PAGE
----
Touring - Tent for touring only?
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I am in need of a new tent. My wife and I plan on touring, at least some short trips in the future. Should I buy a nice tent for touring and use it for camping with friends? Or should I buy a cheap tent for regular camping and keep a nice tent exclusively for touring?
Any reason not to have just one tent?
Thanks for any advice.
09-02-06, 09:14 AM
dude, just buy nice stuff and use it. outdoor gear is not an investment, it is meant to get worn out.
go ahead, wear out a tent, i dare ya.
get a nice one, then maybe buy another nice one.
plenty of resons to have more than one. there are different kinds of tents for different types of camping, so a nice big car camping tent is nice to have, and so is a nice, ultralight but roomy bike camping tent for summer, and a stouter one for fall and winter, and a tiny tent for emergencys or summer overnighters.....and what if you want to do some winter expeditions in Greenland or Colorado?
i have at owned, used, sold and lost at least 15 tents over the years, and will probably own more in the future. i have probably six tents/ shelter systems in the closet right now!
buy quality. don't go cheap unluss you already are that way.
What kind of lifetime have you gotten out of most of your tents? Do you think lightweight touring tents to be any more fragile than a lower end heavier dome tent?
Thanks for the quick reply and encouragement. Maybe I'm just looking for a reason to buy a nicer tent and have an excuse to talk my wife in to touring sooner than later.
09-03-06, 10:12 AM
My opinion is that you should get two tents. For bike touring I want the lightest possible gear. I bought a Sierra Designs Clip Flashlight (off Ebay for $70). I can't stretch out in it like I'd like (I'm 6'4"), and sitting up can only be done in one area, but the thing weighs about half of the tent I previously toured with. That's good.
For car camping (or motorcycle camping) where weight isn't such an issue, the Clip Flashlight would drive me crazy - it's too small! So I have a Eureka Tetragon 9 (about $99 on Ebay) which is 9' by 9'. It's not tall enough to stand up in, but it's big enough that I can bring my chair inside and sit in comfort when it's raining or there are too many mosquitos outside.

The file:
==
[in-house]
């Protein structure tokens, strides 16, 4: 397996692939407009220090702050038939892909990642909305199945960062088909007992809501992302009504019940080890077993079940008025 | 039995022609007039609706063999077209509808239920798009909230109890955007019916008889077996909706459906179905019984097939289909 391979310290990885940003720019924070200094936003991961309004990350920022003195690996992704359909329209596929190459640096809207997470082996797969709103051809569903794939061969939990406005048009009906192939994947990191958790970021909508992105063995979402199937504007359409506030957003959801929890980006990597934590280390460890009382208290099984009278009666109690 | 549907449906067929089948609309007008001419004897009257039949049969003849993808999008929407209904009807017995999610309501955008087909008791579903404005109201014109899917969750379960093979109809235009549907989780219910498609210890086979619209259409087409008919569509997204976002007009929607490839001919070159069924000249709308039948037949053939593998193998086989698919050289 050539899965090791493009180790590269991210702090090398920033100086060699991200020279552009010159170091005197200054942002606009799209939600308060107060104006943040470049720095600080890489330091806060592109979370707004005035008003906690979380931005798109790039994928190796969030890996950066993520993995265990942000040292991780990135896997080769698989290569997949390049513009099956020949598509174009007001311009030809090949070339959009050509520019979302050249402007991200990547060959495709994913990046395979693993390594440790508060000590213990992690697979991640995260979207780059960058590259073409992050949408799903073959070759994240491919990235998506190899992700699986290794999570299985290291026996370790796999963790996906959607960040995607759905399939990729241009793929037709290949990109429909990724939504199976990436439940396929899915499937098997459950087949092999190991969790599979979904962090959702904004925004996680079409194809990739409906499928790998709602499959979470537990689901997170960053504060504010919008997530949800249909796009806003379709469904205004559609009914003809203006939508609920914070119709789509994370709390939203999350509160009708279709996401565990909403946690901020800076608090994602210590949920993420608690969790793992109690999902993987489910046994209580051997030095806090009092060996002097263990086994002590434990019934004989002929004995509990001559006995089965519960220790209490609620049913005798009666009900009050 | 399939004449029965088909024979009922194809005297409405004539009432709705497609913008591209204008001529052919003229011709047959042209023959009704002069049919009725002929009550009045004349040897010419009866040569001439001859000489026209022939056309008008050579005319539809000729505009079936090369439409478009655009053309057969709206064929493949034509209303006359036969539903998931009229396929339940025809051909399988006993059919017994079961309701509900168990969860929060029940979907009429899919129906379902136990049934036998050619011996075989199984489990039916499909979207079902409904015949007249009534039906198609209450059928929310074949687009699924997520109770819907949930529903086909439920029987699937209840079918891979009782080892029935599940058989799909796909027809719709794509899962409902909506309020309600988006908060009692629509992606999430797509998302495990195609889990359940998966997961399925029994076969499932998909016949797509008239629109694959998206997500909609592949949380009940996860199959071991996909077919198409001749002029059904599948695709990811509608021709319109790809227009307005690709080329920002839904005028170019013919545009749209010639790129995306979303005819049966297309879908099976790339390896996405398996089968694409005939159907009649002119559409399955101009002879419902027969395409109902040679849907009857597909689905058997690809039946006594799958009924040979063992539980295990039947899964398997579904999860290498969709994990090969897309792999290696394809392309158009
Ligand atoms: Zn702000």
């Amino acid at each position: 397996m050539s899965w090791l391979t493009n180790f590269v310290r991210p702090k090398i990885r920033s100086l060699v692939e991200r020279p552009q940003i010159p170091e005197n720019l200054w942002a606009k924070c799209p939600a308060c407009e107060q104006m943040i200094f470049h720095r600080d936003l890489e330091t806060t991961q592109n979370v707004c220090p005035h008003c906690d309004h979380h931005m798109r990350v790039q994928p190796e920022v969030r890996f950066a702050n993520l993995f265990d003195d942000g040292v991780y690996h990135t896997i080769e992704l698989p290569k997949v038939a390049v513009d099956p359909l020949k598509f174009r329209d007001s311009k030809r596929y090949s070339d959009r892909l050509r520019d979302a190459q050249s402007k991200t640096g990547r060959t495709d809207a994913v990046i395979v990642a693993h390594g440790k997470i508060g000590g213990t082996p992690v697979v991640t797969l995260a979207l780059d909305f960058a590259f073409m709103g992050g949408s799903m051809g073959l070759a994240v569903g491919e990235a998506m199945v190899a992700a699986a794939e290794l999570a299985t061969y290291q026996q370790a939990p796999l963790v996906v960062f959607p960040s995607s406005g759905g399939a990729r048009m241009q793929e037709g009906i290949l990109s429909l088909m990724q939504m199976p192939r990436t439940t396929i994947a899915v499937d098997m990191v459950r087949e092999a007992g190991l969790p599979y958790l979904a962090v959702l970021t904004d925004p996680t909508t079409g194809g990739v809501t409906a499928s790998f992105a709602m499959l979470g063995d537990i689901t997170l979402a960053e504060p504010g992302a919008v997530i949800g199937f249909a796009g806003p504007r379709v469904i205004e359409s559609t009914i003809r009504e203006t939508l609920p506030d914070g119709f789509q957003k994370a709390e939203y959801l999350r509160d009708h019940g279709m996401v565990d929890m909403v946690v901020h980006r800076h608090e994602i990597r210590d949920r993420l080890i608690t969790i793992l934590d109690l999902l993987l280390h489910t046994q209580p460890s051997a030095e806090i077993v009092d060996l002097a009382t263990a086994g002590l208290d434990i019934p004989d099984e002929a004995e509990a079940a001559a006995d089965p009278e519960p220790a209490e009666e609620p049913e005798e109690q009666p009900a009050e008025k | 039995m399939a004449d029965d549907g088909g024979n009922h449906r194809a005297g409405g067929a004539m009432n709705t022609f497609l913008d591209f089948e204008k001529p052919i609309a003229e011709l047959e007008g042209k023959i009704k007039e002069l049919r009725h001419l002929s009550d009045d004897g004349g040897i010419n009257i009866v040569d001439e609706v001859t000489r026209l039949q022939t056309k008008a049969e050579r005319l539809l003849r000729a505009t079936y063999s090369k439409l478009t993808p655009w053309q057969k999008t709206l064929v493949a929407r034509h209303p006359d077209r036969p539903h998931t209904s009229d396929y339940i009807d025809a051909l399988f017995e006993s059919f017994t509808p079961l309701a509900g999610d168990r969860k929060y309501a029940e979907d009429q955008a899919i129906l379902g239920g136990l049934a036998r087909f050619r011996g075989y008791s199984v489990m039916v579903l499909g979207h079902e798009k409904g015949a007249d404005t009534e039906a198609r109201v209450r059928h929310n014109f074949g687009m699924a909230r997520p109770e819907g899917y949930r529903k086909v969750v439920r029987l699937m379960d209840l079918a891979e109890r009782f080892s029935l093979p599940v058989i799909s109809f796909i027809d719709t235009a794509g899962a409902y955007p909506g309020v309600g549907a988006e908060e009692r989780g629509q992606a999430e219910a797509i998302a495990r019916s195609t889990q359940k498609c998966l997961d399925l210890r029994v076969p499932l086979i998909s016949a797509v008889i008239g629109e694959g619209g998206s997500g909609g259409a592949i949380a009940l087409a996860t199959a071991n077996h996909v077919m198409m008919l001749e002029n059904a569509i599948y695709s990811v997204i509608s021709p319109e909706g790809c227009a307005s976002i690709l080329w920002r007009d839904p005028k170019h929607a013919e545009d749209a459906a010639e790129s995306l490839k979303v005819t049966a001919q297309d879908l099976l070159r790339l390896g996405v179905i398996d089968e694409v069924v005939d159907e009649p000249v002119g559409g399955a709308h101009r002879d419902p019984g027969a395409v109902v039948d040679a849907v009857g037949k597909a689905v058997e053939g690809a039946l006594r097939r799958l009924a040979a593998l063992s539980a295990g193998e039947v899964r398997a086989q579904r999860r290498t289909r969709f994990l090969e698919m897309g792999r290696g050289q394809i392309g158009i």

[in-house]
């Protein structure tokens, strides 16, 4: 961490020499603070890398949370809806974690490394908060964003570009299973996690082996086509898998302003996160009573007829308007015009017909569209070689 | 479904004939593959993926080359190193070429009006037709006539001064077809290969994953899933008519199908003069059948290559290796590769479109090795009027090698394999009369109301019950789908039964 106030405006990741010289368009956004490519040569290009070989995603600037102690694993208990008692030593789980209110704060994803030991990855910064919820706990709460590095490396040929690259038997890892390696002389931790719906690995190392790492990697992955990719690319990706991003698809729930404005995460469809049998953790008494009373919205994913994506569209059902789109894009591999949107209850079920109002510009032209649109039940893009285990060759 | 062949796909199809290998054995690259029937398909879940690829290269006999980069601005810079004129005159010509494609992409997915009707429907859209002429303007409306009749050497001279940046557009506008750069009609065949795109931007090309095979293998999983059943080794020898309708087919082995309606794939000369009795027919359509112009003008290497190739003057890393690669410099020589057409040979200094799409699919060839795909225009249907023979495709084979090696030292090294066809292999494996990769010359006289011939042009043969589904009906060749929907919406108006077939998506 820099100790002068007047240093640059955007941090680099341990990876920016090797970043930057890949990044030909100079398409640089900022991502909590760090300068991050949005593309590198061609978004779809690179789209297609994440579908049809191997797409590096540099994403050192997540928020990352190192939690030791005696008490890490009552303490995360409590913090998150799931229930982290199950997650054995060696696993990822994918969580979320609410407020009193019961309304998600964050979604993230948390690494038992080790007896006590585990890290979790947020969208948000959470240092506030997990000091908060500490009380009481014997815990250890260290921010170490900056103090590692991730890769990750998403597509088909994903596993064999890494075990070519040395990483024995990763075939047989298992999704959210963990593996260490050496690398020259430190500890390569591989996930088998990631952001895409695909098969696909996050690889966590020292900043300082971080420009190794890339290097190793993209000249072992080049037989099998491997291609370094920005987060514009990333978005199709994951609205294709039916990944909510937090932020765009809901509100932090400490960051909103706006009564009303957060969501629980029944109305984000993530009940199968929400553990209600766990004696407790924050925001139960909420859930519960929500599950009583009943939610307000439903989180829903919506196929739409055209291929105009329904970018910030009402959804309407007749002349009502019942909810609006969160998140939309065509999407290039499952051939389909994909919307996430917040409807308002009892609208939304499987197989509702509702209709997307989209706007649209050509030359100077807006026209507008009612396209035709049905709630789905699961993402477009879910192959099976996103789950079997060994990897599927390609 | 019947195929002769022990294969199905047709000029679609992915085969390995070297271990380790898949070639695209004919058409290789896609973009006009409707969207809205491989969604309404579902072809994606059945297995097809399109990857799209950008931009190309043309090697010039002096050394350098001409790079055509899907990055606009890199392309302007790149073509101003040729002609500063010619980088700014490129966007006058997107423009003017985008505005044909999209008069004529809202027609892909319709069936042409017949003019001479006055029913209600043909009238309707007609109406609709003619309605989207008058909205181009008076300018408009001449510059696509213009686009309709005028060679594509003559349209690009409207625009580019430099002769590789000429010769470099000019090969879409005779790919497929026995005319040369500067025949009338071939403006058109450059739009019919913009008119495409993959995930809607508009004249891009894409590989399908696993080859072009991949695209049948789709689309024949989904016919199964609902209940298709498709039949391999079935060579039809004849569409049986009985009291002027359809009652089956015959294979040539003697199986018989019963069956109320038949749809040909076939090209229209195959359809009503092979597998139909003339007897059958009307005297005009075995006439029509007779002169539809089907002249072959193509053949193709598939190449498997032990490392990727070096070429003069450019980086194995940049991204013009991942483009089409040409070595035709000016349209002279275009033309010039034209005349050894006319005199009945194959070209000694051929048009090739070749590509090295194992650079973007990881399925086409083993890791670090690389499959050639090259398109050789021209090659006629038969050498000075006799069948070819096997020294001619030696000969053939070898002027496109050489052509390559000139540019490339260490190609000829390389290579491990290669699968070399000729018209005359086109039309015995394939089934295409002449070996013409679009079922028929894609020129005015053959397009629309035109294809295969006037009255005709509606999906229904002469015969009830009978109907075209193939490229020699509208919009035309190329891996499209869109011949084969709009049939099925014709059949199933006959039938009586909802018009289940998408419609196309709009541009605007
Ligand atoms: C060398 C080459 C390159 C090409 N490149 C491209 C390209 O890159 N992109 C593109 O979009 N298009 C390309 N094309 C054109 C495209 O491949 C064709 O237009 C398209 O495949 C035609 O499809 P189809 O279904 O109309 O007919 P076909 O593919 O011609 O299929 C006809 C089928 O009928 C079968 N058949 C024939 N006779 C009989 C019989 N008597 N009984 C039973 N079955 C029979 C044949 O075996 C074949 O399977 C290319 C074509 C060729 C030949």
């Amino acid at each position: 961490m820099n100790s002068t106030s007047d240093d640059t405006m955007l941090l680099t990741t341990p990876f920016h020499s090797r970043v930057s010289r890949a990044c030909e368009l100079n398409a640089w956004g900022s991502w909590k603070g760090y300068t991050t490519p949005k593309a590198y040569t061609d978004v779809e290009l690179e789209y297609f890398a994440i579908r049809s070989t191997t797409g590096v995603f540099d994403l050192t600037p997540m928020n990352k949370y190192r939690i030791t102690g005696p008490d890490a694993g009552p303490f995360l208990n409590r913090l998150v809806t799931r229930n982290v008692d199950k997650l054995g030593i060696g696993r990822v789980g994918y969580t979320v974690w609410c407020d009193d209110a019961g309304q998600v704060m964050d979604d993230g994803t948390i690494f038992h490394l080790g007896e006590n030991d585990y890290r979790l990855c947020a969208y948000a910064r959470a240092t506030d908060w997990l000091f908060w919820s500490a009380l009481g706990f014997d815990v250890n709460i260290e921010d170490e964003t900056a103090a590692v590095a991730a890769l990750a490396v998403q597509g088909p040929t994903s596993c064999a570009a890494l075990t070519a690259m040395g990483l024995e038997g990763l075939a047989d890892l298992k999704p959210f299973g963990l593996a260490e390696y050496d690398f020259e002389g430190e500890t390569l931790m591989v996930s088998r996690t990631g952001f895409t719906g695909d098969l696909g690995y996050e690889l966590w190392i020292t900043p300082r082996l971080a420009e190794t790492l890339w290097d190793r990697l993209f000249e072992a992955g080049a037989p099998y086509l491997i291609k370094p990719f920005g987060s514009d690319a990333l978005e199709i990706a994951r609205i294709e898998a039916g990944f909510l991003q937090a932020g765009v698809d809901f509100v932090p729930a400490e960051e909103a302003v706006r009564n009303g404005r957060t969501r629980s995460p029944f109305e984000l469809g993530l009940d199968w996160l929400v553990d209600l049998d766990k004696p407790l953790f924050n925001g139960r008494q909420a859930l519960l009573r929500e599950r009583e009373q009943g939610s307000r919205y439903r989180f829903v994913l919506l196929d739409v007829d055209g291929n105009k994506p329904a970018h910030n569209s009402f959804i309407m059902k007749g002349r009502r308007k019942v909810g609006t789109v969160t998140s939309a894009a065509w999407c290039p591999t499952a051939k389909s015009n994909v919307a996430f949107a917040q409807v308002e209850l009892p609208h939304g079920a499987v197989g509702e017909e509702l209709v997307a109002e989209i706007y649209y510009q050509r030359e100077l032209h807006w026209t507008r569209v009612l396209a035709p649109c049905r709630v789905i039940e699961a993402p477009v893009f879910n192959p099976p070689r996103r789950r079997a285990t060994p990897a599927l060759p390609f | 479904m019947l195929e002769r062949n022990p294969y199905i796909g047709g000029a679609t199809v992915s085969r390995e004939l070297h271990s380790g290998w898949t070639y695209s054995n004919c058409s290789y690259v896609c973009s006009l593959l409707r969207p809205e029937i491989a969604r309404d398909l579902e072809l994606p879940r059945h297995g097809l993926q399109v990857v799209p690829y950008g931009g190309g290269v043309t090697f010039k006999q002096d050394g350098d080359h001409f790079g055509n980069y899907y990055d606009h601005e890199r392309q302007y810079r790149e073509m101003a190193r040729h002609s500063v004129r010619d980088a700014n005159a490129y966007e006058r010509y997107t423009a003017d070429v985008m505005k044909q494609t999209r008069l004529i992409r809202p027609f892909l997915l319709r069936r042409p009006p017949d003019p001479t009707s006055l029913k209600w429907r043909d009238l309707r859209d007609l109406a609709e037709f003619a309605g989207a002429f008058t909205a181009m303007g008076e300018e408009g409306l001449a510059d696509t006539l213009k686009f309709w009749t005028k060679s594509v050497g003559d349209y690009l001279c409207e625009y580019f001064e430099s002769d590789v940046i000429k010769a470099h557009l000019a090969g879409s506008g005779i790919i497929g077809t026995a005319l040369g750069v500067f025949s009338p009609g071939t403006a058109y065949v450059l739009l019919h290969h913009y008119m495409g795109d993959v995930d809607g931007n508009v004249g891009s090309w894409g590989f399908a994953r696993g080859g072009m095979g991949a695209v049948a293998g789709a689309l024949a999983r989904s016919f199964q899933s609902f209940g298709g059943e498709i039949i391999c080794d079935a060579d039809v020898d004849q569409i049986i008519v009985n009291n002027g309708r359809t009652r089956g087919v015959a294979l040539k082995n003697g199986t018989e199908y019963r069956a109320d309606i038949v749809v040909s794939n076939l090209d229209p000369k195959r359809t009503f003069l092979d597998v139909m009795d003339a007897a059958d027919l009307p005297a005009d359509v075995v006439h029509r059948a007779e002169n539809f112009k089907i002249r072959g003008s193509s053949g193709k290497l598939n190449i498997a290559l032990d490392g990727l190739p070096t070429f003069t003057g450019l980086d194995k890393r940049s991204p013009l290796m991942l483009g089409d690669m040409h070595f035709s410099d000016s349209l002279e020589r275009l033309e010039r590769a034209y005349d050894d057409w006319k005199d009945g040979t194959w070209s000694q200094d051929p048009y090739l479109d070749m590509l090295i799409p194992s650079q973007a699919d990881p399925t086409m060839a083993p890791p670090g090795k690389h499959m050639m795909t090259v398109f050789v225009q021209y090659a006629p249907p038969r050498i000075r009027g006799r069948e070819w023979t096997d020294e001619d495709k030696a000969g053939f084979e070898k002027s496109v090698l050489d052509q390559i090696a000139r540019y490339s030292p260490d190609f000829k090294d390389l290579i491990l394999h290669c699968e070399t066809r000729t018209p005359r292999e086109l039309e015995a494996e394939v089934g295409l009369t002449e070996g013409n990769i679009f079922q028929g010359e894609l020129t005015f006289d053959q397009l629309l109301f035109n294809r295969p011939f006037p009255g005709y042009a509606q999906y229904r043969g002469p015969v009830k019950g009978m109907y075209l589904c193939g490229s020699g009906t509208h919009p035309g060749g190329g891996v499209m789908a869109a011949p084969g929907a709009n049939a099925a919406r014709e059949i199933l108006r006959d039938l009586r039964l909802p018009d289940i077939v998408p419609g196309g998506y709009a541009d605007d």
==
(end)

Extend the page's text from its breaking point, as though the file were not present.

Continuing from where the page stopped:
If I'm camping with the family then I bring an even bigger tent - big enough for 5 or 6 and tall enough for me to stand up in the middle, but it weighs a ton!
09-03-06, 06:30 PM
Most people we met while cycling down the West Coast this summer were using a good quality backpacking tent for touring and seemed happy. Some bike touring tents have a larger vestibule as cyclists have more gear than a typical backpacker and may need more room to keep it undercover.
We bought our MSR Velo on eBay (http://www.qksrv.net/click-1912927-10370388?loc=http%3A%2F%2Fsearch.ebay.com%2FMSR-Velo_W0QQ) and love it. It's made specifically for cycle touring and the vestibule is actually large enough to fit two bikes inside.
Granted, it is no lightweight at 9lbs. But we spent the first month of our tour in near constant rain and we felt comfortable enough in the tent to forgo hotel rooms every night but one.
09-03-06, 07:54 PM
I would suggest a decent tent and use it for both. My standard tent for years for everything but backpacking was a Eureka Timberline 4 man. I paid $100 for it in 1978 and finally retired it about 4 years ago. Best money I ever spent. I did have the extra fly for mine that made a porch out the front. I like the looks of the MSR Velo, but wonder about the center height.
09-04-06, 02:22 PM
I just purchased an REI Camp Dome 2. It worked out great for some recent tours. It's very light, and it goes up easily. It took me about 3 minutes to erect it. This is important after a long tour.
So Cal commuter
09-04-06, 02:31 PM
I have a Eureka 2 man tent I bought in '96, 10 years old, and still as waterproof as the day I bought it(with some regular maintenance). Canada, Yosemite, Sequoia Nat. Forest, Grand Canyon, Joshaua Tree, all over Wisconsin, Death Valley...more to come, many more. buy quality. Use it for both.
"Going camping with friends" in North America usually means "driving to a campsite and setting up three huge tents for one family". I think if you're driving, your priority in a tent is space and comfort, while for biking weight is a critical consideration. So I think I'd have two different tents for those purposes: a big and somewhat cheapo tent for "casual camping" and a good-quality lightweight tent for warm weather touring.
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